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Exeter Quayside

exeter quayside

Exploring Historic Maritime Exeter Quayside

On the banks of the tidal River Exe, Exeter Quayside transports you back to the city’s heyday as a thriving medieval port. The historic warehouses lining the scenic waterfront have been converted into shops, cafes, museums and arts venues – making this lively and busy riverside quarter a focal point to experience Exeter’s maritime past and one of the best things to do in Exeter.

Watch boats unload fresh fish by the working quay, or simply soak up the atmosphere enjoying locally sourced food and independent stores in atmospheric buildings steeped in heritage. Here’s an in-depth guide to discovering this dynamic historic heart of Exeter.


Getting to Exeter Quayside

Exeter Quayside flanks the lowest bridging point on the River Exe, just a few minutes stroll from Exeter City Centre. Well signposted pedestrian paths connect the Quay to Exeter Central Station, High Street and Cathedral Green.

By Train

Exeter Central Station is just over half a mile walk from the Quayside via Gandy Street and Queen Street. Frequent direct train services arrive from Exmouth, London Paddington, Bristol, Bath and neighbouring Devon towns.

By Car

Visitors driving can use the onsite Quay Car Park or nearby Guildhall and Princesshay shopping centre car parks just a 5-10 minute walk away.

By Boat

For a scenic arrival, take a river cruise from Exmouth to Exeter Quay to admire the waterfront facades along the route.

Opening Times

Exeter Quayside is always open to explore. Historic buildings house shops, cafes and attractions open at varying times. See individual sites for detailed opening times or call the QuayTourist Information Office.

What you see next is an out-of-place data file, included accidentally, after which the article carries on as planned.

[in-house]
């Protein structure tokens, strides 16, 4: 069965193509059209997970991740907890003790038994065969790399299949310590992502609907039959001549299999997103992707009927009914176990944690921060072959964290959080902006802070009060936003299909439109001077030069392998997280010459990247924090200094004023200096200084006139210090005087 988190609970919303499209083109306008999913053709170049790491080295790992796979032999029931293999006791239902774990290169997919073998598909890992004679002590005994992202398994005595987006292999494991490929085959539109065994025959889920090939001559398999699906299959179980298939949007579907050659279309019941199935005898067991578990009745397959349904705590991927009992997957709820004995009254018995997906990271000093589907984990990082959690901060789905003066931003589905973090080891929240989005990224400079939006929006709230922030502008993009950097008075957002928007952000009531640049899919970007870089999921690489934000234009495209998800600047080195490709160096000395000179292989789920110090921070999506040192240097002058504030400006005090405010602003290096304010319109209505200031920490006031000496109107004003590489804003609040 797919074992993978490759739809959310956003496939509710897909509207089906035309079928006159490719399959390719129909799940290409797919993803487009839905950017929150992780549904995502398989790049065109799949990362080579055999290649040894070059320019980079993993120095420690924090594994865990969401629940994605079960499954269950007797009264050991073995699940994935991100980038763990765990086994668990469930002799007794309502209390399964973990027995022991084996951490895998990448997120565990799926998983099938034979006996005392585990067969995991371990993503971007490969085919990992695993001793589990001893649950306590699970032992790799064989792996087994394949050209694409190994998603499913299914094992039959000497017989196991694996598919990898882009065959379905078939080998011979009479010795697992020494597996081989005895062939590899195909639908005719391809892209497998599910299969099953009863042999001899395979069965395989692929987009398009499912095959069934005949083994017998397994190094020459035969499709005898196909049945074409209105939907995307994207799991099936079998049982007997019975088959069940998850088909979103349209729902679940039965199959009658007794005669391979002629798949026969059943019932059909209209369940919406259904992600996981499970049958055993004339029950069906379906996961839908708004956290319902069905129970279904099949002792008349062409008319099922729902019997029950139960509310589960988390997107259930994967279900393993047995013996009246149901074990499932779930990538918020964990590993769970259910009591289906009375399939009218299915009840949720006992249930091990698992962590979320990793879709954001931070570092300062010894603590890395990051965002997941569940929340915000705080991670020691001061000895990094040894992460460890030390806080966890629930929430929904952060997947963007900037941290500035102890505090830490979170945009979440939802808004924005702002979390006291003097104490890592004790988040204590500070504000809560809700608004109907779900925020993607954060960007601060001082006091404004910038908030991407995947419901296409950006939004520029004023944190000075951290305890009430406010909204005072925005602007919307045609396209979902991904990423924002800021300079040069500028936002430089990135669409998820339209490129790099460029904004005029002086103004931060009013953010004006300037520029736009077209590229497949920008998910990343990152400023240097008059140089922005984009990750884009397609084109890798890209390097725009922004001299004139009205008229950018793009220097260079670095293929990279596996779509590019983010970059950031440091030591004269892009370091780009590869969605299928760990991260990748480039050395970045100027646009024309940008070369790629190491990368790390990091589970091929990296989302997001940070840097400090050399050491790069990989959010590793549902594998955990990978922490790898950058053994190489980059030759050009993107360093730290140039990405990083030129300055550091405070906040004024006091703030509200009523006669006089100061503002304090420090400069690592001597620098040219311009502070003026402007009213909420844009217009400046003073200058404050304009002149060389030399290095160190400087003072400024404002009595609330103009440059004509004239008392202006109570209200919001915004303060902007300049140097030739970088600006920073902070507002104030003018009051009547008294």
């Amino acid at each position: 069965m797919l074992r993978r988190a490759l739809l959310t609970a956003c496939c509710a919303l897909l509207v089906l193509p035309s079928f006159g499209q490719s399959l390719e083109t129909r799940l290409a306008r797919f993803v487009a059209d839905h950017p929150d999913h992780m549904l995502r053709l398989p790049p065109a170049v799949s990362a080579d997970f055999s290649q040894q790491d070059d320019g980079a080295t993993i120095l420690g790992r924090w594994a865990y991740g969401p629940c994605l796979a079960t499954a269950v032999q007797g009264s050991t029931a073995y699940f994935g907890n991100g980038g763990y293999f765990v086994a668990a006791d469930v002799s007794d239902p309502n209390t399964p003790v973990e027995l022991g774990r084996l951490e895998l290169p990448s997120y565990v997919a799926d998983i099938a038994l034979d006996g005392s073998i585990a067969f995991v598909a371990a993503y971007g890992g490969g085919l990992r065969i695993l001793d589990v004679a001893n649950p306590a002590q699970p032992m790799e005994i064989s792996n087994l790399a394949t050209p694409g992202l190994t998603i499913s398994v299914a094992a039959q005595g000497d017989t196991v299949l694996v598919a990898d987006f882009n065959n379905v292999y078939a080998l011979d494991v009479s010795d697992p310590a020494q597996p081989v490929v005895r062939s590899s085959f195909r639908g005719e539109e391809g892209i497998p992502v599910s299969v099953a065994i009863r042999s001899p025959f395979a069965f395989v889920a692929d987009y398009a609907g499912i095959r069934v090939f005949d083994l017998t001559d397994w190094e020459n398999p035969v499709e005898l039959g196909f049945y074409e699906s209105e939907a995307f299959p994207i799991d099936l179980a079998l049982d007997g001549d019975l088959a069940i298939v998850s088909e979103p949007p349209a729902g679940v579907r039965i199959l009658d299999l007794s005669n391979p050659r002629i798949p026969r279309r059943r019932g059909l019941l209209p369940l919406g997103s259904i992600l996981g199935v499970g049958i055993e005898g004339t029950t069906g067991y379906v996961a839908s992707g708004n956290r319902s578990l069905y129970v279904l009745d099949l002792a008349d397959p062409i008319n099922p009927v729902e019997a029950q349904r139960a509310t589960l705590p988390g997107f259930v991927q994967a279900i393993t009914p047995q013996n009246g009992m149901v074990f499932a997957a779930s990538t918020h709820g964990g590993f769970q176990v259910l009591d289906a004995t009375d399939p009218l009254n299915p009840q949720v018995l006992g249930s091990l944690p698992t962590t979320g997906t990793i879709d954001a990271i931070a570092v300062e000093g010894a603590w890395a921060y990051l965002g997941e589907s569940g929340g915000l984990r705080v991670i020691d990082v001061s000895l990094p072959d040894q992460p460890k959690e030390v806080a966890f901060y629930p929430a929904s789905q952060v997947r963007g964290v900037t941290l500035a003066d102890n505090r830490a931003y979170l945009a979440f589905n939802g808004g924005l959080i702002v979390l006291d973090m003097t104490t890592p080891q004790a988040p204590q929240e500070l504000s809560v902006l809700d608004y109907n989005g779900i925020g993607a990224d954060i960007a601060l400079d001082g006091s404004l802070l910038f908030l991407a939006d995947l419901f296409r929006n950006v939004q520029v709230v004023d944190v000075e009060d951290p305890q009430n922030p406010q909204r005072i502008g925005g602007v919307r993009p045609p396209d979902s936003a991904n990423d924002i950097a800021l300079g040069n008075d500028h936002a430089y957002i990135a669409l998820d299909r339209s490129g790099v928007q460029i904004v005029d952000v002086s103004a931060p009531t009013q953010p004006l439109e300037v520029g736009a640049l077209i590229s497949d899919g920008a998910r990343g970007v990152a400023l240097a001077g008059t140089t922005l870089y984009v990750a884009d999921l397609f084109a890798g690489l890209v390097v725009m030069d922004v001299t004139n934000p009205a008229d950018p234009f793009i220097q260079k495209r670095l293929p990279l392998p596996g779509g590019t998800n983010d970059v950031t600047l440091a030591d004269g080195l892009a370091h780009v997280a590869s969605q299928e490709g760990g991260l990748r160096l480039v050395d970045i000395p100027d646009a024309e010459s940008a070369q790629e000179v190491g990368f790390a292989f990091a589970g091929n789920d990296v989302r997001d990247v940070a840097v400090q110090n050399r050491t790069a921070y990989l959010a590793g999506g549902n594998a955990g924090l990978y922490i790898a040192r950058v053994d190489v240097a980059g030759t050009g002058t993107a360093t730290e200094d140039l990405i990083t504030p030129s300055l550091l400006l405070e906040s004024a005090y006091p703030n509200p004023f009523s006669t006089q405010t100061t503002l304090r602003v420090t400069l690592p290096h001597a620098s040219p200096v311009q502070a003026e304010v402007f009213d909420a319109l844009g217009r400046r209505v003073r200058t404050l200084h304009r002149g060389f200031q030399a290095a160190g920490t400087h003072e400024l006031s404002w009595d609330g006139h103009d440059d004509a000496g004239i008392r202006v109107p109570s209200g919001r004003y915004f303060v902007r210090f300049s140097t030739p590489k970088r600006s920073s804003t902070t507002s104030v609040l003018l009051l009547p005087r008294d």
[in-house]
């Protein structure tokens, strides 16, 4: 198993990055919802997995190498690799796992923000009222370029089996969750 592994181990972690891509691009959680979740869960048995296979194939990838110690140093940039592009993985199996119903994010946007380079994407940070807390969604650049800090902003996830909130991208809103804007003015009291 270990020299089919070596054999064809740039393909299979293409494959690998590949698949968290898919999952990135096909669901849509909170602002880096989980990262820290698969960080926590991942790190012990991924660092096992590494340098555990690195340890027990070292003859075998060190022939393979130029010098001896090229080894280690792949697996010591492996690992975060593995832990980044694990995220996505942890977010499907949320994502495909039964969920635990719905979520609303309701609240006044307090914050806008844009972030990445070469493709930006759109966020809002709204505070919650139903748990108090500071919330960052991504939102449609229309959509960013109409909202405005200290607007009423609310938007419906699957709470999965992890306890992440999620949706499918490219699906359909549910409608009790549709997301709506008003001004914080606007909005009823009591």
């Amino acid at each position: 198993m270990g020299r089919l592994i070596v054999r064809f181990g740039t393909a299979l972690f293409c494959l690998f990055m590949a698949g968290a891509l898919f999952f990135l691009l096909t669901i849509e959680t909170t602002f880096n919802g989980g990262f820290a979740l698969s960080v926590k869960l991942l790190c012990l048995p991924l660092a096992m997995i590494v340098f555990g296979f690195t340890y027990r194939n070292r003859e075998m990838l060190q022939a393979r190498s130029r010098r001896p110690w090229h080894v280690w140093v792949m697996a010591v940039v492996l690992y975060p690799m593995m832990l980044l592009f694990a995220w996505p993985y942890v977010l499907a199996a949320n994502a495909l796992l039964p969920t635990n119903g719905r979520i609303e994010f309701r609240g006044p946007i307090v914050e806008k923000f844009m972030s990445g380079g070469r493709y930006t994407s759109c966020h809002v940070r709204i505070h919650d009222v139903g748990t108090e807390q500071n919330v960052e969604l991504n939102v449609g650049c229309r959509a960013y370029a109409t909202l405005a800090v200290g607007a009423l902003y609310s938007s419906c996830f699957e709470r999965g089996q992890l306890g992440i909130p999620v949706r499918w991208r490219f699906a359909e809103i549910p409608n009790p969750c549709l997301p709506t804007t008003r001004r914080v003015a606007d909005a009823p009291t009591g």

Key Highlights of Exeter Quayside

With over 900 years of history, Exeter’s Quayside incorporates fascinating landmarks from different eras. Must-see spots include:

  • The Custom House – Crowning the Quay, this iconic 17th century building controlled import taxes on exotic goods like spices, tea and brandy. Its grand position reflects when the city was one of England’s most influential ports. Climb the tower for panoramic views.
  • M5 Bridge – Admire the engineering of this 1972 tilting road bridge allowing ships upstream to Topsham. Look for interpretive panels explaining its counterbalance structure.
  • Cricklepit Mill – View the exterior of this relic watermill built in the 13th century to grind corn from the Quayside. Still operating commercially today producing oils, it represents Exeter’s historic industries.
  • The Prospect Inn – Grab a local ale at England’s oldest Quayside pub housed in a 14th century warehouse, with low beamed ceilings.
  • Cranes and Cargos – See diggers unloading sand dredged from the Exe, grain and other goods keeping the Quay thriving today. The cargo operation runs onsite.
shops at quay

Shopping and Dining

The historic warehousing lining the Quayside now contains independent shops, galleries, emporiums and eateries to browse. Find everything from antiques and bicycles to homewares and beauty products crafted locally.

Foodies are spoilt for choice with cosmopolitan restaurants ranging from authentic tapas and handcrafted pizzas to Asian fusion cuisine with river views. Or pop into bustling cafes for delicious brunches, coffee and cakes.

scallops at rockfish

Waterside Walks